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Globalisation and immigration
Dele Oguntimojuis the senior partner of Ogun@Law, a City law firm in London and the UK Director of Publicity of the Movement for National Reformation (MNR) in Nigeria. The MNR's publication is Nigeria Review. Immigrants, Globalization
Keywords: Immigrants, Globalization
AbstractThe virtue of "free movement of capital and labour" has become one of the shibboleths of modern political discourse, even though it provokes unease among politicians and citizens alike. Supporters of economic neo-liberalism, generally on the "right", regard free-flowing capital as fuel for the engine of economic growth. For the most part, they stay silent on mass immigration or express hostility to the idea. Social liberals, generally on the "left", oppose immigration controls because they confuse the defence of national boundaries with "racism" or "xenophobia". This weakens their critique of economic globalisation - and plays into the hands of genuine racists and xenophobes. This article argues that the corporate globalism of the multinationals and the unrestricted, desperate flow of migrants represent two sides of the same coin and are together increasing global inequality and undermining democratic institutions. Support for democracy and social justice therefore involves the defence of the nation state and the security it provides its citizens.
The "nationalist" is a strange and, in this age, much vilified creature. He is the one who loves his nation for the simple reason that it is his. He loves his people's art, culture, music, language, literature, food, customs, folklores and history. For him the contours and general beauty of his land and his women cannot be bettered; the strengths and idiosyncrasies of his men-folk have no equal. That his nation is economically successful is but more reason to be proud of it yet he will not forsake it even if it is not.
The "economic nationalist" may sometimes be confused with the nationalist because he too loves his nation but his is a different kind of love. He loves his nation because it is successful. The more successful his country or the better the prospects it offers, the more he loves it. He will, in fact, be more passionate in the expression of that love than the nationalist because he will always wear his love on his sleeve: at every opportunity he will wear the national dress, show off his mastery of the history and traditions and his will be the most passionate voice in any rendition of the national anthem. But his love is fickle. No sooner that the economic outlook for his country becomes less promising than that offered by another country or political unit than his love will begin to wane. Because it is success that he treasures, he is easily seduced by any other political unit that can offer him the opportunity of that success. For the economic nationalist, sovereignty is a tradable commodity like any other and he will always be ready to trade in all or part of his nation's identity and independence at the right price.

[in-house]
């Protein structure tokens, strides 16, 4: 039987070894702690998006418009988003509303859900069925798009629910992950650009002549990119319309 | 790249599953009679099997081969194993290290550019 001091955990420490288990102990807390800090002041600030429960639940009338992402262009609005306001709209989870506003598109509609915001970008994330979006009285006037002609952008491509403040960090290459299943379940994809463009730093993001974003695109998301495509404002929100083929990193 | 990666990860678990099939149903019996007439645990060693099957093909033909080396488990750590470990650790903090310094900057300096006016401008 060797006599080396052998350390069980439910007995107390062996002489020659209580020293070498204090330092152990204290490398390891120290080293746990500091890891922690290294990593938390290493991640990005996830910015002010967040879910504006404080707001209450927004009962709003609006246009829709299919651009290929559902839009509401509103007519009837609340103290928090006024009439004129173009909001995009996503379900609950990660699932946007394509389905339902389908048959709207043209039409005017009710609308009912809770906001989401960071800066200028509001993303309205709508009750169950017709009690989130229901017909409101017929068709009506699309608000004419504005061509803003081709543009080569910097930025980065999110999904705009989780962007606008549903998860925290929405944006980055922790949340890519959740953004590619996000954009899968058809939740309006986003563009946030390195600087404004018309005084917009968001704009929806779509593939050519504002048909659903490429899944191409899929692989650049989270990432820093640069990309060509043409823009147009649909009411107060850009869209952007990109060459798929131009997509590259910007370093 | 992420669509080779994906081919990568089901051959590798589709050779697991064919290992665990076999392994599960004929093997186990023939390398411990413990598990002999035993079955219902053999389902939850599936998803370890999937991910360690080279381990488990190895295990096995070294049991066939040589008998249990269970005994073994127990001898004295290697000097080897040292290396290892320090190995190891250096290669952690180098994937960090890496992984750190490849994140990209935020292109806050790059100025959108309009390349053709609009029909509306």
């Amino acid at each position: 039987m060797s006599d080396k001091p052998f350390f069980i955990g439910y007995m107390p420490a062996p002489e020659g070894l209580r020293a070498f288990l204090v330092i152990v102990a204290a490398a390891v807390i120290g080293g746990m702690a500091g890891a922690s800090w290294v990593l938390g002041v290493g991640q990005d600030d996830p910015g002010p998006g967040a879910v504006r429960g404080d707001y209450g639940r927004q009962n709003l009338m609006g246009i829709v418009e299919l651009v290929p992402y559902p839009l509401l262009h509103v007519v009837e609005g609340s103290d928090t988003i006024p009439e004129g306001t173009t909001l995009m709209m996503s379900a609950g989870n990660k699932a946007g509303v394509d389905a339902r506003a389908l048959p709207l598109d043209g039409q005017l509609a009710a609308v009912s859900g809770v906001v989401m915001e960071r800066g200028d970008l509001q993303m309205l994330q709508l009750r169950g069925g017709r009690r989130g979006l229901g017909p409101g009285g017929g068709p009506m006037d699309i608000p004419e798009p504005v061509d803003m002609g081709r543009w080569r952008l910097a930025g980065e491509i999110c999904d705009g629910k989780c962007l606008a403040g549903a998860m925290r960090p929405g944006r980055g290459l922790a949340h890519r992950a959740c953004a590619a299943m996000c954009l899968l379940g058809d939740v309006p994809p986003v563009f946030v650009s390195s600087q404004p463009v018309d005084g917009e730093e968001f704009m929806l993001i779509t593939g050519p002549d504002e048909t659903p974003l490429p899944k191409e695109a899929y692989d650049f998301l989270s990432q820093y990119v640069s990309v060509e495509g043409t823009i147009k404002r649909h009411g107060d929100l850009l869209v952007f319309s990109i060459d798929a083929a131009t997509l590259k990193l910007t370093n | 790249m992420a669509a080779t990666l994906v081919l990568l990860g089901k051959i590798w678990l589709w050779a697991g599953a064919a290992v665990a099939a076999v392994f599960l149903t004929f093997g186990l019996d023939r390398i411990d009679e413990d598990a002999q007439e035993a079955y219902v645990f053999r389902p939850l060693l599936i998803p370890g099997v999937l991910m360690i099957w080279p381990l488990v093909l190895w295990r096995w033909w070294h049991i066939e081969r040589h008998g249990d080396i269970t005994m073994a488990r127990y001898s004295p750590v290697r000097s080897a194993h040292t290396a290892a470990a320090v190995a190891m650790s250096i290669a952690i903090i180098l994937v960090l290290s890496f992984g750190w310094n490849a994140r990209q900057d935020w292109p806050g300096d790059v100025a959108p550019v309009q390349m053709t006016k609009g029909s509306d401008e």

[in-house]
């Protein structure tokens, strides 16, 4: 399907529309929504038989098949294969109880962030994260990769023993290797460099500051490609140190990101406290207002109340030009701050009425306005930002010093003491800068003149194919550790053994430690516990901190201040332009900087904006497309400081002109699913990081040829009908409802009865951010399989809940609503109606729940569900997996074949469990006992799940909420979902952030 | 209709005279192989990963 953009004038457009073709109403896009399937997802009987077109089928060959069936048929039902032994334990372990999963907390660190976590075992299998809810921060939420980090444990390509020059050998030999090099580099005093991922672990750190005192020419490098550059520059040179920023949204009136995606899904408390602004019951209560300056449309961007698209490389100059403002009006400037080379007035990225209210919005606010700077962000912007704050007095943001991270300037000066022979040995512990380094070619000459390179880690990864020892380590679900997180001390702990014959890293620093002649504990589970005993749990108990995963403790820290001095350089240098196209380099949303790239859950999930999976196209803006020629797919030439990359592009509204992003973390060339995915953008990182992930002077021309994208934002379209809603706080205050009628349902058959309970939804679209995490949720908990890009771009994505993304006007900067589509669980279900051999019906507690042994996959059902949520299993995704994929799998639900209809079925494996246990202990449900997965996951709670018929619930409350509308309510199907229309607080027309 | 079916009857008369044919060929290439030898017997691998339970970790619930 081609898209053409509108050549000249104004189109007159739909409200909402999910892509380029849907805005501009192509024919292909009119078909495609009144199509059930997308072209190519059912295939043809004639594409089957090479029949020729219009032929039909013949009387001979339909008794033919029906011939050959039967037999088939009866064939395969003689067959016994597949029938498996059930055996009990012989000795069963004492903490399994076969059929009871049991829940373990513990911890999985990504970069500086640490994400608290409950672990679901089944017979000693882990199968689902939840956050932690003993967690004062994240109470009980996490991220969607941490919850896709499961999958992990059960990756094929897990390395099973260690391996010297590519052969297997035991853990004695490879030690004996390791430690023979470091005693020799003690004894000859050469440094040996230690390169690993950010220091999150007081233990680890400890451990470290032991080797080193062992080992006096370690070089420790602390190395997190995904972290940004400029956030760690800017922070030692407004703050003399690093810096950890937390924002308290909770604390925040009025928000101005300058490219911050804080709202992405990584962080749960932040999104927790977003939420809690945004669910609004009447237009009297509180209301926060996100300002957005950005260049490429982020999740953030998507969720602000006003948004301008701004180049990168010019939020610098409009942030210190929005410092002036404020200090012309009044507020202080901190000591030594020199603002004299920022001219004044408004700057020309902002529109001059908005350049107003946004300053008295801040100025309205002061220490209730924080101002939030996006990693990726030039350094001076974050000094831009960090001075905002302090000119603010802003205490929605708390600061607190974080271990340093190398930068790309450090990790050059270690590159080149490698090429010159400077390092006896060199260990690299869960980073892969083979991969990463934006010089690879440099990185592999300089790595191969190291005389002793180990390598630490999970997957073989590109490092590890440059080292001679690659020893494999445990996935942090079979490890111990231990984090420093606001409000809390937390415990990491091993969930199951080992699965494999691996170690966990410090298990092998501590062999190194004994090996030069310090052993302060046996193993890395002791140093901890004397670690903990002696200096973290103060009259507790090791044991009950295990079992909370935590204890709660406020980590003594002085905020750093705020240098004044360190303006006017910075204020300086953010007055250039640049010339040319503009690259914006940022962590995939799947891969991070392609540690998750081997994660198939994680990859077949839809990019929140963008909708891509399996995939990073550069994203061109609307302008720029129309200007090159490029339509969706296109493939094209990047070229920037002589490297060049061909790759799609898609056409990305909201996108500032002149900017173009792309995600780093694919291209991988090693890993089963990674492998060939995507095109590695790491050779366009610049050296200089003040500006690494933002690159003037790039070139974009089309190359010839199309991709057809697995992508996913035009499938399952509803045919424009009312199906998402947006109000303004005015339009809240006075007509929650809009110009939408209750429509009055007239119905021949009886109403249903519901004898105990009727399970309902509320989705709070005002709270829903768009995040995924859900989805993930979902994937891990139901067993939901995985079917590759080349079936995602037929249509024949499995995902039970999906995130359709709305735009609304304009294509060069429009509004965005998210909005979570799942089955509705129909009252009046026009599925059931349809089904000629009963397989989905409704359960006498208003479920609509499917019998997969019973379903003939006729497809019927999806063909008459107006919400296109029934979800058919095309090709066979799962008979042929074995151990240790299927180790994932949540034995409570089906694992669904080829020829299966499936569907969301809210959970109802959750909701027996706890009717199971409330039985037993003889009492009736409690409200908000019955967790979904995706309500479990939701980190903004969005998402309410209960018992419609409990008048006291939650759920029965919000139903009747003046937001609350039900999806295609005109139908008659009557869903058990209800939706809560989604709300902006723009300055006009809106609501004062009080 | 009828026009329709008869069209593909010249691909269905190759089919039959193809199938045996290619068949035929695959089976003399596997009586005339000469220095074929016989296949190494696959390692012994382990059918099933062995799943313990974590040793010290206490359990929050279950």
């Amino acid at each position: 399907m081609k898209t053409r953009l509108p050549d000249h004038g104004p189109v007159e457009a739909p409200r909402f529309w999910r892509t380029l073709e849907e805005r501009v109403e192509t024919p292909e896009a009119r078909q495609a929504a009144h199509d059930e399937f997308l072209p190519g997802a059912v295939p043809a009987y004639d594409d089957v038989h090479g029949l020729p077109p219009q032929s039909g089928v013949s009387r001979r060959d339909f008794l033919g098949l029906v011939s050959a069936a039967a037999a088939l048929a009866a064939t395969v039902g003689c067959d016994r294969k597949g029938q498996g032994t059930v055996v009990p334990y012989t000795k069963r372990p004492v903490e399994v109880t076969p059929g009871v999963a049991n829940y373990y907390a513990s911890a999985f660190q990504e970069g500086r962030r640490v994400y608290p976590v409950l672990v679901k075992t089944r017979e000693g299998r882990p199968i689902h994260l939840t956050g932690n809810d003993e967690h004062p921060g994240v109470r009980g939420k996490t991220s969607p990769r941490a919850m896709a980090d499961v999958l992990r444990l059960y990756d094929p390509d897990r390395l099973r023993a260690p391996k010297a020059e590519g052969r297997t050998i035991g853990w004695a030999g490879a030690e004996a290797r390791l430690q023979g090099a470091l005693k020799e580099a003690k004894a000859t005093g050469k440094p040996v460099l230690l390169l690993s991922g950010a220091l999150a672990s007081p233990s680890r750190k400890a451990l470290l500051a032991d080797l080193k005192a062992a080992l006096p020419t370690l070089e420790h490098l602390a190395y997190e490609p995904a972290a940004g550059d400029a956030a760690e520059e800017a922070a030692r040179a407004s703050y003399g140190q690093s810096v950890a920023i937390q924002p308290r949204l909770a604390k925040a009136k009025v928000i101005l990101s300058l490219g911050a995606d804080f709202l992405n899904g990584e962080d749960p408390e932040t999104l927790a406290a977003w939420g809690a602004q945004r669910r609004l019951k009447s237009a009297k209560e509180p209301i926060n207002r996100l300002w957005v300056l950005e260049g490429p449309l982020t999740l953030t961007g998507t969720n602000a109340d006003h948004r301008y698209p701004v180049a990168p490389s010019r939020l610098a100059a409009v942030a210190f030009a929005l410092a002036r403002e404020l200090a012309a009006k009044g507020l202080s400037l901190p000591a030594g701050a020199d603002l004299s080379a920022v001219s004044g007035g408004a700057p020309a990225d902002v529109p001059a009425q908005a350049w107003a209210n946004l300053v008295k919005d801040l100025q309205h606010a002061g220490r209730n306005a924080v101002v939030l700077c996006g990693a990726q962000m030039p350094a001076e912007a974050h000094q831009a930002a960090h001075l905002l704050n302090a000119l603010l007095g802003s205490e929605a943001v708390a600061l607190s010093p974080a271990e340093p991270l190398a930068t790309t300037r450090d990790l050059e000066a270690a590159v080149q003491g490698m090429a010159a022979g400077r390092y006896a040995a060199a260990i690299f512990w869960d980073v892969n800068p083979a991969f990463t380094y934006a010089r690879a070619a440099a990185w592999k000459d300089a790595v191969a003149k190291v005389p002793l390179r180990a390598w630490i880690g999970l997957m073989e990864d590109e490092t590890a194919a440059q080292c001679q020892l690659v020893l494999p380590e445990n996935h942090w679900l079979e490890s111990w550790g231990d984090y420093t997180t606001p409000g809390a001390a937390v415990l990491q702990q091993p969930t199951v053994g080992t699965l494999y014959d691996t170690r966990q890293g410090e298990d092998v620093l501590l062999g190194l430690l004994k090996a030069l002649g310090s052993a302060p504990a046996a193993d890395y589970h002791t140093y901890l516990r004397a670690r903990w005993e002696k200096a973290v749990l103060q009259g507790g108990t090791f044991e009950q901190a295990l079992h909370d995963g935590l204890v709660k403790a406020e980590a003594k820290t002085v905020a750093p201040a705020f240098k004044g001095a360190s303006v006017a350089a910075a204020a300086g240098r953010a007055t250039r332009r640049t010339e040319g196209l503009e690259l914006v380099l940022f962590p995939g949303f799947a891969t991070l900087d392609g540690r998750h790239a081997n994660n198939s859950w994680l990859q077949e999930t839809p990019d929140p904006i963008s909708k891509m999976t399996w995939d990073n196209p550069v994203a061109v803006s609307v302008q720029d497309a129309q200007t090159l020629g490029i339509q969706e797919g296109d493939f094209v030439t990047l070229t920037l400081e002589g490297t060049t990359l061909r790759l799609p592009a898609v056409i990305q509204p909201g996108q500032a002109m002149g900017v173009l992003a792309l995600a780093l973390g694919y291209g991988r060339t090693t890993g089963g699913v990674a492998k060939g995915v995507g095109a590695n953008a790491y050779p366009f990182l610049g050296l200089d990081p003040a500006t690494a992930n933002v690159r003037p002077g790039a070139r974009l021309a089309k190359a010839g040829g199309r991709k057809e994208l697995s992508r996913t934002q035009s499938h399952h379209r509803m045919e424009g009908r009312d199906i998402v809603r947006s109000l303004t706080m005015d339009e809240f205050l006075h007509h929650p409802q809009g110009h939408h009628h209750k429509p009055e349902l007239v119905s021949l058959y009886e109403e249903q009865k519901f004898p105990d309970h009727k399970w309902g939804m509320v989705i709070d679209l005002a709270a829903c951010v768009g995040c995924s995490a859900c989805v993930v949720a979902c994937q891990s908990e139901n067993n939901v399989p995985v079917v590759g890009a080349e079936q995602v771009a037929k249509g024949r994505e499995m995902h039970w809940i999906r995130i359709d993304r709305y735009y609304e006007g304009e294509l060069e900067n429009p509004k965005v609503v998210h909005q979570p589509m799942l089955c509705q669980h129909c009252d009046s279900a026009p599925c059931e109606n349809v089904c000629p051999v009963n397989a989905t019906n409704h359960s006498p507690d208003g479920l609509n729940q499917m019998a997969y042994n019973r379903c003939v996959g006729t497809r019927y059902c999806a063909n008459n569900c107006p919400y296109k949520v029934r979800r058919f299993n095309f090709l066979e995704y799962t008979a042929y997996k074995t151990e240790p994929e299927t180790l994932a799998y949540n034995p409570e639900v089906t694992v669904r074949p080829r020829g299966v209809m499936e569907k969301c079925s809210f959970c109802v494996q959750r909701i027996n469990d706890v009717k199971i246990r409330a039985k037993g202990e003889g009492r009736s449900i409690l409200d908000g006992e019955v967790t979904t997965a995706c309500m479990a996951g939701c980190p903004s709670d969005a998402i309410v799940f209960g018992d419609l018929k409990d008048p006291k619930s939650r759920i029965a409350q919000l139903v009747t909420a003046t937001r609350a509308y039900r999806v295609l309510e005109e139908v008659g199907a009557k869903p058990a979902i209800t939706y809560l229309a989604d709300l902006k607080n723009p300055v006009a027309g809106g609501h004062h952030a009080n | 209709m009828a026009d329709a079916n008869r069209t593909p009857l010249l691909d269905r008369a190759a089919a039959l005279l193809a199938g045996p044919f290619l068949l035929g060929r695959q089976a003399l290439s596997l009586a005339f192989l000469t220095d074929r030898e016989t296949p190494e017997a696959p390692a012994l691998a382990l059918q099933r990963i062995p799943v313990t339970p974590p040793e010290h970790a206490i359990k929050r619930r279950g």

Nationalists all over the world are under siege from the tyranny of economics and the worshippers of money. We live in an age where the only values that are of any consequence are ones that can be measured in pounds or dollars. The love of things for their intrinsic qualities belongs to a different era.